For the study, it is also possible to use existing data (e.g. billing data from health insurance companies). This means that you do not have to form the control group yourself, but this is often associated with considerable effort and requires good argumentation with the BfArM.

You must also limit yourself to the endpoints that have already been measured and ensure that these have also been validly measured. They are therefore restricted in their freedom and have no influence on the quality of the data.

A before and after comparison is generally permissible. In this case, you collect data from the same people at different times – e.g. once before using the DiGA under conventional treatment and once after using the DiGA. However, here too, the treatment at the first measurement point must correspond to the reality of care. This procedure is mainly useful for stable conditions in which conventional treatment no longer achieves any improvement (e.g. diabetes).


The endpoints of a study describe its intended objectives. In principle, you can define as many endpoints as you like, but the primary endpoint will be the desired positive care effect – e.g. improvement in quality of life. The benefit rating can be measured using any number of endpoints.

The more endpoints you investigate and the more proof of benefit you can provide, the more advantageous this is for price negotiations. When defining endpoints, findings from the literature and the pilot study (if one exists) help.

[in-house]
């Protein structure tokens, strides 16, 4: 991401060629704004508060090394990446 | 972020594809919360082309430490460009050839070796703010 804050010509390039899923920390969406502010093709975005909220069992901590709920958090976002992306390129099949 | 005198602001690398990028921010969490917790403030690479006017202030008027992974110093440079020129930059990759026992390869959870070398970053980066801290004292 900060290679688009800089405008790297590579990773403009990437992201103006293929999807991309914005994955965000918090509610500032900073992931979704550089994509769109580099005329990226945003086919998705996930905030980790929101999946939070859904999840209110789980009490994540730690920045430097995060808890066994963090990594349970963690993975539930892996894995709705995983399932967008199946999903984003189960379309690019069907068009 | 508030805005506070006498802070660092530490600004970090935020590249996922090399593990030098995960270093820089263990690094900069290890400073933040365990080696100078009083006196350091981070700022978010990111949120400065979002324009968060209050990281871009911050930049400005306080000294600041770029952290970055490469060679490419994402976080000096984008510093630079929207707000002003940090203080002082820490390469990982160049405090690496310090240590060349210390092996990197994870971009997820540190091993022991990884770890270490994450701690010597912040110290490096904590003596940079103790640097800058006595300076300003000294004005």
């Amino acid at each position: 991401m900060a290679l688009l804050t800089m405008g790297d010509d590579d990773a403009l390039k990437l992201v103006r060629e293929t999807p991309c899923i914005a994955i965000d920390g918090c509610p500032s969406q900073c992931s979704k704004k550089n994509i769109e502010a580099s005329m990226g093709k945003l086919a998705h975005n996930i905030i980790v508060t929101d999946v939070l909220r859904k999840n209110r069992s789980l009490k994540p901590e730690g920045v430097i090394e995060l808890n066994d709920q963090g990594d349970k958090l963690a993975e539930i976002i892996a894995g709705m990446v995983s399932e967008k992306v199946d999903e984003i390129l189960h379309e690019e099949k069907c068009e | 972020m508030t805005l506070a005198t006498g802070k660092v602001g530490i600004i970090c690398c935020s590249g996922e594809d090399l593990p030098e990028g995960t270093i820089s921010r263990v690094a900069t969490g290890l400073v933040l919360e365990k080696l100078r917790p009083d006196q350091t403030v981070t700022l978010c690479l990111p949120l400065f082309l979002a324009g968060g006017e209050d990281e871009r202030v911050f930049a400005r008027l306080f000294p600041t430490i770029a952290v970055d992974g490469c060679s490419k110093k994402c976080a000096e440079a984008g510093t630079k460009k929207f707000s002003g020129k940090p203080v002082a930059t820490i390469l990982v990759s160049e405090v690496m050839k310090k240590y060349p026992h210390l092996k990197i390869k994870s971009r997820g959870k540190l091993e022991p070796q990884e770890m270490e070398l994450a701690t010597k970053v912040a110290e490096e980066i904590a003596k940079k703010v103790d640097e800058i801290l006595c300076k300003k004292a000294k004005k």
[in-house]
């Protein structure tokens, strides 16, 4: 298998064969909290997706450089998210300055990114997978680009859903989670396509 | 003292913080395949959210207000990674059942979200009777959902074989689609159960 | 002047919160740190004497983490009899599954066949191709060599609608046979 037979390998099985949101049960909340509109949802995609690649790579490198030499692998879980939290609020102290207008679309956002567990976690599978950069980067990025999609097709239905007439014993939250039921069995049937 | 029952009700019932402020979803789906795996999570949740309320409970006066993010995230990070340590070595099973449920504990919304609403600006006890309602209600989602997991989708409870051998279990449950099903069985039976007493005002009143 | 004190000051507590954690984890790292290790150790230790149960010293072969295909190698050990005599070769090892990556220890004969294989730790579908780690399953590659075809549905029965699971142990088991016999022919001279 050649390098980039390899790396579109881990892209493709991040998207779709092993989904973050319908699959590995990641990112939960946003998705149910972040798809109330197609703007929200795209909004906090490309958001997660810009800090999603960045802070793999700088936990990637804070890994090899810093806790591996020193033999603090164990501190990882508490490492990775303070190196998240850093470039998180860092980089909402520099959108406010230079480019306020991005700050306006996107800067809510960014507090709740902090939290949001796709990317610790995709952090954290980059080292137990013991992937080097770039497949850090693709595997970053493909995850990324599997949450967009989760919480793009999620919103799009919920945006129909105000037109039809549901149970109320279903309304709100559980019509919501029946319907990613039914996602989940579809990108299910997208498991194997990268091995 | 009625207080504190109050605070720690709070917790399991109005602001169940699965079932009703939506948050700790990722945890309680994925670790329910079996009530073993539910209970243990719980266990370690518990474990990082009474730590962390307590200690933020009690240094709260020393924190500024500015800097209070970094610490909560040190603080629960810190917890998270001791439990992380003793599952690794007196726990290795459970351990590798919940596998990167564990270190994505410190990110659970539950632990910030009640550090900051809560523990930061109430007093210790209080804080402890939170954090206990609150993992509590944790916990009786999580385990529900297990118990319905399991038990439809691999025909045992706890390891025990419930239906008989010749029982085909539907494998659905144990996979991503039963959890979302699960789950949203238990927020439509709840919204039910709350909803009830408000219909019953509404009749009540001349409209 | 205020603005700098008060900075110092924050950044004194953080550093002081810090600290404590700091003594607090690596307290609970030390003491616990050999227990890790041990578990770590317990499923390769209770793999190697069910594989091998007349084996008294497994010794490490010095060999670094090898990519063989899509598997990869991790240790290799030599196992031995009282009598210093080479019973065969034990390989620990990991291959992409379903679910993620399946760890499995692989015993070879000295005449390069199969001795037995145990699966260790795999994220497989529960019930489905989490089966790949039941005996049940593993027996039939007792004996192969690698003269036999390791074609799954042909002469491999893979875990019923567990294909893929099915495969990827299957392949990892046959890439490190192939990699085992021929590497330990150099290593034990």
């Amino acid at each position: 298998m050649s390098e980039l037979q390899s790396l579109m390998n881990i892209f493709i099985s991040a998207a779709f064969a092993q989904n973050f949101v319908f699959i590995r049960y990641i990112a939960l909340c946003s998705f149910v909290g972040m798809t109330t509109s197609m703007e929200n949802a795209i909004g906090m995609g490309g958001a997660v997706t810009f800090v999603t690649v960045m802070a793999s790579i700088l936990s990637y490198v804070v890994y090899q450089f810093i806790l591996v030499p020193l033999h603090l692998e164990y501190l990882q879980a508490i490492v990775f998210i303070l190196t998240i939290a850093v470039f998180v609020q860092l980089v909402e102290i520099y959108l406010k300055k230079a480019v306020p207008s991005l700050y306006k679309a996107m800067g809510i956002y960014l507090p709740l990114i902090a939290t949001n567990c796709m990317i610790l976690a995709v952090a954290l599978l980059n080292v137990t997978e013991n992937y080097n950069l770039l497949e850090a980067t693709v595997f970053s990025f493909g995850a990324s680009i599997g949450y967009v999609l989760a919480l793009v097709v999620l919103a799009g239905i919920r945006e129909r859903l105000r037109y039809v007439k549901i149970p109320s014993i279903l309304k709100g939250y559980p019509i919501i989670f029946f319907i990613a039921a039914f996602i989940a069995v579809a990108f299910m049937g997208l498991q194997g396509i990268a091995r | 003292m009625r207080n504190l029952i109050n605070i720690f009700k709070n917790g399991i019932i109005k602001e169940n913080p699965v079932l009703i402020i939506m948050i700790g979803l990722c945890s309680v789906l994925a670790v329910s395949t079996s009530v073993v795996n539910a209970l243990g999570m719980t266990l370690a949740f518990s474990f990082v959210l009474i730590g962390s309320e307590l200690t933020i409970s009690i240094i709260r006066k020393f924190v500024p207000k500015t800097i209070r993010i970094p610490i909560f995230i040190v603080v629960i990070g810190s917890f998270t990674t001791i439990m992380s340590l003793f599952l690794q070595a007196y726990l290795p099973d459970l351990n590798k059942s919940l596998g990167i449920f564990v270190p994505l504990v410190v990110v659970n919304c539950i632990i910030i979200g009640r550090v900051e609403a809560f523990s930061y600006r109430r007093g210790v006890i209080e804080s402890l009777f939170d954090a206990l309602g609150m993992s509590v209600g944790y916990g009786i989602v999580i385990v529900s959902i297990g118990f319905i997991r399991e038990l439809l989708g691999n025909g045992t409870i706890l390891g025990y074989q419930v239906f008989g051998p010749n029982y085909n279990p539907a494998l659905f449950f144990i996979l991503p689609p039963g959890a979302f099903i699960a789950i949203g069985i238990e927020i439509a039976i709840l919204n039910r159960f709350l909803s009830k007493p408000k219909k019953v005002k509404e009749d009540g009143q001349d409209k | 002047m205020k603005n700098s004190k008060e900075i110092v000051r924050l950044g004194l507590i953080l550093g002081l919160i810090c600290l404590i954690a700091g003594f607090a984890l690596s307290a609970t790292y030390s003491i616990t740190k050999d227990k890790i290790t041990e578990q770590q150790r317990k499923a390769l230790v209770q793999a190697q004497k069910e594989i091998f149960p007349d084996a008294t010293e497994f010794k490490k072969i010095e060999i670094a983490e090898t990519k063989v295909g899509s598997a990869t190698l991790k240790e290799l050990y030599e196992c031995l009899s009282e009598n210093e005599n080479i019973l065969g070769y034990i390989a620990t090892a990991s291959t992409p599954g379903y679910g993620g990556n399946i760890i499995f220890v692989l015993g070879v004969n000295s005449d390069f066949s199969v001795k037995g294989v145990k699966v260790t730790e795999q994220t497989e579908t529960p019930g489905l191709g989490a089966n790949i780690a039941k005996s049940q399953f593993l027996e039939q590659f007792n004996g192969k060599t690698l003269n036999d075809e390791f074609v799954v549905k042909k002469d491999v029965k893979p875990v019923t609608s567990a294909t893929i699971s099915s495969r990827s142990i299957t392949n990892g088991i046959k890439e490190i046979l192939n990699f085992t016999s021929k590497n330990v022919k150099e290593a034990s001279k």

Proof of benefit for a patient-relevant endpoint is sufficient for inclusion in the DiGA directory.

Even if they do not have to be completely congruent, endpoints must be consistent with the purpose of the application.

Important: Only patient-relevant endpoints count. Endpoints that do not represent a benefit for the patient do not play a role at the BfArM. These include economic aspects, for example.


Every study must investigate specific hypotheses. These must be formulated in such a way that they can either be proven or refuted. Hypotheses are clear statements that are to be tested. Ideally, you should formulate a separate hypothesis for each endpoint for which you want to demonstrate an effect.

Examples :

  • Patients who use DiGA have a higher quality of life after six months than patients who receive conventional treatment.